Posted on | November 2, 2007 | 3 Comments
There is yet another squabble in the world of operating systems, Mandriva has suggested that Microsoft sank a 17,000 PC deal made between Mandriva and the Nigerian government to deliver low cost PC’s with a customized version of Mandriva GNU/Linux tailored for education. The computers are to be deployed in many schools.
The Nigerian government, at the last minute informed Mandriva that the computers would be accepted and paid for, but re-loaded with Microsoft Windows upon delivery, prior to deployment. The Nigerian government will honor the existing contract and pay for the computers, what is obviously not going to happen are long term support and development agreements with Mandriva.
In an open letter to Steve Ballmer (CEO, Microsoft Corp.), Francois Bancilhon (CEO of Mandriva) blasts the Microsoft CEO implying unethical conduct on behalf of Microsoft Corp by somehow subverting the contract by influencing the Nigerian government.
Microsoft lashed back denying any wrong doing, stating:
“Microsoft has a strong relationship with the government in Nigeria and will continue to partner with government and industry to help meet their needs. Microsoft operates its business in accordance both with the laws of the countries in which it operates and with international law.”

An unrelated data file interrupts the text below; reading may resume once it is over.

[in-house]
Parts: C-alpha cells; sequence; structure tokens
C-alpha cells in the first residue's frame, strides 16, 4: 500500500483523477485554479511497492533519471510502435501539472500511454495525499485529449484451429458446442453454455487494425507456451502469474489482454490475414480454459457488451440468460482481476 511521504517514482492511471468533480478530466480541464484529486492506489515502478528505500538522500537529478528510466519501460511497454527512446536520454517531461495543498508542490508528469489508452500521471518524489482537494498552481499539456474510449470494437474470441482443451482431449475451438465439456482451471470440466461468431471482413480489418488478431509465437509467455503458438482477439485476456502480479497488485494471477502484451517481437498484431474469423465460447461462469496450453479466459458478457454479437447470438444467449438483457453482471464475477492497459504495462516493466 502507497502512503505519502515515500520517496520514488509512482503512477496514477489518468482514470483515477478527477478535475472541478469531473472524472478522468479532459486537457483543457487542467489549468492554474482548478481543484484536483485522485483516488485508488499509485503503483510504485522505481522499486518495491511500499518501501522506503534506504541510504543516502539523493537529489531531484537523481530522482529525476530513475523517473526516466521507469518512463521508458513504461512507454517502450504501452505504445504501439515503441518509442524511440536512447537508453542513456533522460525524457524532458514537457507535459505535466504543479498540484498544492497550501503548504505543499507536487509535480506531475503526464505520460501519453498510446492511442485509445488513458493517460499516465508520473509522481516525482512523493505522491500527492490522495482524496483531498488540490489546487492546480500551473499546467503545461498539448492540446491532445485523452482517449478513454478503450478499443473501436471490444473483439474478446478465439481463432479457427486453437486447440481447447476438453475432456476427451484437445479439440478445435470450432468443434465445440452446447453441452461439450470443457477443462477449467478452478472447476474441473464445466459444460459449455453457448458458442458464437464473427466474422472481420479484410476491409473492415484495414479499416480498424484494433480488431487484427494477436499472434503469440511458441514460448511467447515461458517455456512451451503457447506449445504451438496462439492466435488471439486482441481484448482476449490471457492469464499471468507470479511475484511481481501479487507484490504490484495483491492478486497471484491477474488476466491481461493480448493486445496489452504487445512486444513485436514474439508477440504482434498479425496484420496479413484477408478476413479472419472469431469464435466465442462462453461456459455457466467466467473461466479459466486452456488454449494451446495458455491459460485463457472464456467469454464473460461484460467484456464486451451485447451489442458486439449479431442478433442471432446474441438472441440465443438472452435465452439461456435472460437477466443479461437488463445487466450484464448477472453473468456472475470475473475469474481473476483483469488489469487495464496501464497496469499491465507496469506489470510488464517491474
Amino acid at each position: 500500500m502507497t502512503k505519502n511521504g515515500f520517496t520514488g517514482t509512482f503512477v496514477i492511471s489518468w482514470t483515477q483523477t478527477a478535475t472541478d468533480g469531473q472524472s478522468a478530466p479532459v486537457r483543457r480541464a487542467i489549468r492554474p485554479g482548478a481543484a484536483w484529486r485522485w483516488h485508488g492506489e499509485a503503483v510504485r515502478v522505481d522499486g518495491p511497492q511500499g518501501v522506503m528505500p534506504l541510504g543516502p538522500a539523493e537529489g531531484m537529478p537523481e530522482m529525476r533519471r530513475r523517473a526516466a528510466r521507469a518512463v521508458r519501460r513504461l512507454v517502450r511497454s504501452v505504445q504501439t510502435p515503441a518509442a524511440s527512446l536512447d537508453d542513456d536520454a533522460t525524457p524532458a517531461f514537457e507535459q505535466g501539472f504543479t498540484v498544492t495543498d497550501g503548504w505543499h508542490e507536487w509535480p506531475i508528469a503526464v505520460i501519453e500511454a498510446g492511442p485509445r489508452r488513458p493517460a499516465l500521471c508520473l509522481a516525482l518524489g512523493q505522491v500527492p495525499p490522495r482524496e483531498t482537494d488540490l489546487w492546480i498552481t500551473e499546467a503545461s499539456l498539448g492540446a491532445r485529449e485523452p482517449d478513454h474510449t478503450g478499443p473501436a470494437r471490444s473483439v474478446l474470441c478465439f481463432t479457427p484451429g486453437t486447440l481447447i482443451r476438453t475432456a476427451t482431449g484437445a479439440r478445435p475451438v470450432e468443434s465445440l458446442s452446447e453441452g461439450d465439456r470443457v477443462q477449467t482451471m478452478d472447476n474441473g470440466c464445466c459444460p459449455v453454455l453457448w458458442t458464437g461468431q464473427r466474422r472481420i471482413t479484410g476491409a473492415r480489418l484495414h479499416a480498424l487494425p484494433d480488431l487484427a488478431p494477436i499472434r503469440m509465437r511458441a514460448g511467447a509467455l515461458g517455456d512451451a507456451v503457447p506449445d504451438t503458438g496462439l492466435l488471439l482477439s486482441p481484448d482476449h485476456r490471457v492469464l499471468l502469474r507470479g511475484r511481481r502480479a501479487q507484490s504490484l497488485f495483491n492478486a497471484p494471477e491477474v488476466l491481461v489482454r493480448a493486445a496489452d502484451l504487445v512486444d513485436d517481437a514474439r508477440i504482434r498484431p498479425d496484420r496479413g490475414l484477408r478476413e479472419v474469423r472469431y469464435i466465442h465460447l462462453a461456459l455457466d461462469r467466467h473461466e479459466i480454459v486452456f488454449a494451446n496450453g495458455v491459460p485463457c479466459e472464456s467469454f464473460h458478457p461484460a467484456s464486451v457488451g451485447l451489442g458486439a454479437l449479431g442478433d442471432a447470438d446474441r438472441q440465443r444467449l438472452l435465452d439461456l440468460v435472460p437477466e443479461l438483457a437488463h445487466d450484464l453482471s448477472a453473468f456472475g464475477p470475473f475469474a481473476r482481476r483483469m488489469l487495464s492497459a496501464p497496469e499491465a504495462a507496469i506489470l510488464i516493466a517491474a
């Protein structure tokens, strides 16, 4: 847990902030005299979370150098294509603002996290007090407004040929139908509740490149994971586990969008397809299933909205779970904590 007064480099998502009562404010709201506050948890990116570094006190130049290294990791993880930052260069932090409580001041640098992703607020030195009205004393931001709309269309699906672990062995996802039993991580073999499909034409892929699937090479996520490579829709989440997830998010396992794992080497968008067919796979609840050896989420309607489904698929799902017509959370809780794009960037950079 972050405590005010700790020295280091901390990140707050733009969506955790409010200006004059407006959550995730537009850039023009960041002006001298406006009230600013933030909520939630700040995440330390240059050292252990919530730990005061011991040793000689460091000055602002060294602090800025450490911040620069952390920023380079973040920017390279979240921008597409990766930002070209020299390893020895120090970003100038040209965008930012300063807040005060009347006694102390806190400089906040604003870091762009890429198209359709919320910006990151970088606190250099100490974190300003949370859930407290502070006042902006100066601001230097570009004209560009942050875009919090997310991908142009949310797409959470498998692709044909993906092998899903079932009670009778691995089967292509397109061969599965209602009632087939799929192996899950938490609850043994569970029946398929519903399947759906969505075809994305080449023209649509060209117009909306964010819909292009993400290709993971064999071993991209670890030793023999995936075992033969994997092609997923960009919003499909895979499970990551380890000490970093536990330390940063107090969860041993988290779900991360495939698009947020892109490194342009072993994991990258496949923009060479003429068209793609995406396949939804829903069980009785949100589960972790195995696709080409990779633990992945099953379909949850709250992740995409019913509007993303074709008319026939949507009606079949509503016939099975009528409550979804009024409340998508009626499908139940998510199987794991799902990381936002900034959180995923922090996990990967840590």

I researched Microsoft’s relationship with Nigeria, some statistics and studies indicate that Microsoft might have contributed up to 47% of Nigeria’s IT and economic growth. While there are no ‘hard’ studies backing up the claim, it does appear that a solid relationship does exist.
Microsoft’s stance appears to be rather dismissive and unconcerned regarding the (almost) allegations made by Bancilhon, suggesting that everyone should be free to use what they want. Microsoft stressed its usual anti-GNU/Linux stance by reiterating that clients should fear long term support contracts with any OS.
The “open letter” written by Bancilhon has drawn heavy fire, mostly due to broken English and “poor wordsmanship”.
Antagonizing someone is almost never the correct course of action, I think that you’ll see this particular incident as clear cut proof of that. I (personally) don’t trust Microsoft because of their love of patents. But, I would not weaponize a position of notability with an open letter to their CEO without clear cut proof of wrong doing.
I use GNU/Linux (nearly) exclusively. There are some programs that I MUST have (they feed me) that only come in Windows flavor. In short, there are many circumstances that might have influenced Nigeria’s decision. Why antagonize Microsoft (who delights in coming after free operating systems for no good reason), giving them a good reason to come after yet another? The original contract is still being honored, the only thing hurt is (pride) and future support deals.
Did Microsoft do something subversive or shady? I don’t know, and that’s the point. Until you can prove it, you don’t (legally) know it.
Moral of the story: Never. Publish. When. Angry.